EDWARD C. DUMONT WOULD HAVE BEEN THE FIRST OUT GAY JUDGE ON THE FEDERAL APPEALS COURT. WOULD HAVE BEEN.
TODAY EDWARD C. DUMONT WITHDREW HIS NAME.
WILL HE BE ANOTHER LANI WHO INSPIRES OUTRAGE OVER THE WAY A PRESIDENT FORCED HIM TO TENDER A RESIGNATION OR WILL HE BE A KIMBA -- QUICKLY FORGOTTEN?
FROM THE TCI WIRE:
With the total number of U.S. military personnel cycling through both Afghanistan and Iraq at almost 1.8 million, and with the RAND corporation estimating that 18% have PTSD (which is deemed low by some experts), this would put the returning numbers with PTSD at 324,000.
A recent article in The New York Times confirms what the organizers of the Killeen-based GI coffeehouse Under the Hood Café have been battling at Fort Hood for the last year and a half: suicides are at the highest point since 2008, with 14 confirmed suicides since the beginning of 2010. In one recent weekend, there were three suicides and one murder-suicide at Fort Hood.
With the population at Fort Hood ranging from 46,000 to 50,000 soldiers at any given time, the rate of suicide is four times the national average, based on Center for Disease Control and Prevention estimates of 11.5 suicides per 100,000 people.
"We use this term of 'engaged leadership,' in some cases, it requires intrusive leadership to break through some of these little points of insularity that we're finding in our Soldiers and certainly in society," Grimsley told media members at the Resiliency Campus Sept. 29.
"I tell you that every one of these is tragic," he said of the suicides committed in 2010. "The rate is higher than any of us, anybody in a leadership position in the Army wants," he stressed. Grimsley said Fort Hood remains dedicated to the well-being of its force and their families.
"I think we have extraordinary resources at Fort Hood," he said, noting family life onsultants, chaplains, behavioral health specialists and Army Community Services counselors available to Soldiers, civilians and their families, dedicated to the well-being of body, mind and soul.
"The point is," he said, "there are an awful lot of people who are committed to do the right thing."
They also included the public surrender of an injured AWOL soldier, Army Specialist Jeff Hanks, at Ft. Campbell, Kentucky. Hanks went AWOL to resist redeployment to Afghanistan last fall after the military refused to treat him for severe PTSD. Supported by military and civilian allies alike, Hanks and other veterans testified about the military's negligent and often abusive treatment of severely traumatized soldiers seeking care. Hanks decided he wanted to turn himself in publicly to draw attention to these widespread practices. If he is court-martialed, he could face up to two years in prison and a lifetime felony conviction on his record. The Army could also attempt to forcibly deploy him again. At the gates of Ft. Campbell, 25 supporters stood with Hanks as he told his story to reporters. Another AWOL soldier from his unit traveled to join the rally, disclosing similar experiences. One supporter explained that her husband, who is currently deployed, was sent against medical advice.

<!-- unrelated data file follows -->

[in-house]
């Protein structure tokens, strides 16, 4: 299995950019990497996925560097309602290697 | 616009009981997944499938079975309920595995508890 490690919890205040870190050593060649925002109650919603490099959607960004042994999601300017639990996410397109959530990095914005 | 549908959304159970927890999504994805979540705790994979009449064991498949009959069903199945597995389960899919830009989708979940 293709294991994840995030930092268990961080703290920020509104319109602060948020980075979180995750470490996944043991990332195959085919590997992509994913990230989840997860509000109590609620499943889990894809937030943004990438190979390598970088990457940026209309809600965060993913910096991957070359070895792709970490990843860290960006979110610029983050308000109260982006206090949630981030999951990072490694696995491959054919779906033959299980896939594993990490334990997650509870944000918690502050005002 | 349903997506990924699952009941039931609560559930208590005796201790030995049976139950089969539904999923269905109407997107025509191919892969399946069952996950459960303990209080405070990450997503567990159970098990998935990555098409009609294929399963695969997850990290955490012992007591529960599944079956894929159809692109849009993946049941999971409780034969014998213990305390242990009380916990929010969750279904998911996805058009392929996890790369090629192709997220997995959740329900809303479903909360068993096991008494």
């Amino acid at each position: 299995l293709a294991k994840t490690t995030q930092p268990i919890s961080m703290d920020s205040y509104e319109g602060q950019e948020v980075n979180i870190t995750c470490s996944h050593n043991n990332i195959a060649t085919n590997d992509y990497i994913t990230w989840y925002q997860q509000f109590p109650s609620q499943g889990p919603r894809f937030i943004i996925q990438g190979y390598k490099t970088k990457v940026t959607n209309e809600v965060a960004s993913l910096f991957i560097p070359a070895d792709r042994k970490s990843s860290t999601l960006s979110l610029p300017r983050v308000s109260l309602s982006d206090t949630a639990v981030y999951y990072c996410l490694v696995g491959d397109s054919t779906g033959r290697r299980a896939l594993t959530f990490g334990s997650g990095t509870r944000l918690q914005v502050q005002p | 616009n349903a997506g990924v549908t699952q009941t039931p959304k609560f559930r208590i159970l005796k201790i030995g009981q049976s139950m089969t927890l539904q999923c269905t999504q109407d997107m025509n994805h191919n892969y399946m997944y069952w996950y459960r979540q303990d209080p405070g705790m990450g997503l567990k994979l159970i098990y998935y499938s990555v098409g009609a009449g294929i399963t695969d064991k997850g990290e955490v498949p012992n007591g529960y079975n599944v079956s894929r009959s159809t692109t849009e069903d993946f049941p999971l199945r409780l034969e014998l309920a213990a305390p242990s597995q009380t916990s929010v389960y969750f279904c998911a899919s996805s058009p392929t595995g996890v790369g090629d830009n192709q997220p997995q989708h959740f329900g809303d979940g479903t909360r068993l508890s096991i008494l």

In the weeks following the November 11 actions, a number of other soldiers gone AWOL from the 101st due to mental health struggles have reached out to Operation Recovery for support.
Visibility and support are important factors influencing not only the morale of traumatized troops and their families, but also the military's treatment of people who go public. Aaron Hughes of IVAW shared with supporters that, "Jeff's command was extremely hostile when he turned himself in on Veterans Day, but after the CBS story aired on Friday, they changed their tune" (Hanks was interviewed by Katie Couric).
February 25, 2011 9:30 - 10:30 am Busboys & Poets, Langston room 14th & V st NW Washington DC This report back will be to answer questions from media and the peace movement about the recent trip back to Iraq by members of Iraq Veterans Against the War. The war is not over but it is not the same as it was in years past. What is the humanitarian situation in Iraq? How can we do reparations and reconciliation work? Speakers are all returning from this delegation and include: Geoff Millard (IVAW) Hart Viges (IVAW) Haider Al-Saedy (Iraqi Health Now)
Richard Rowely (Big Noise Films)
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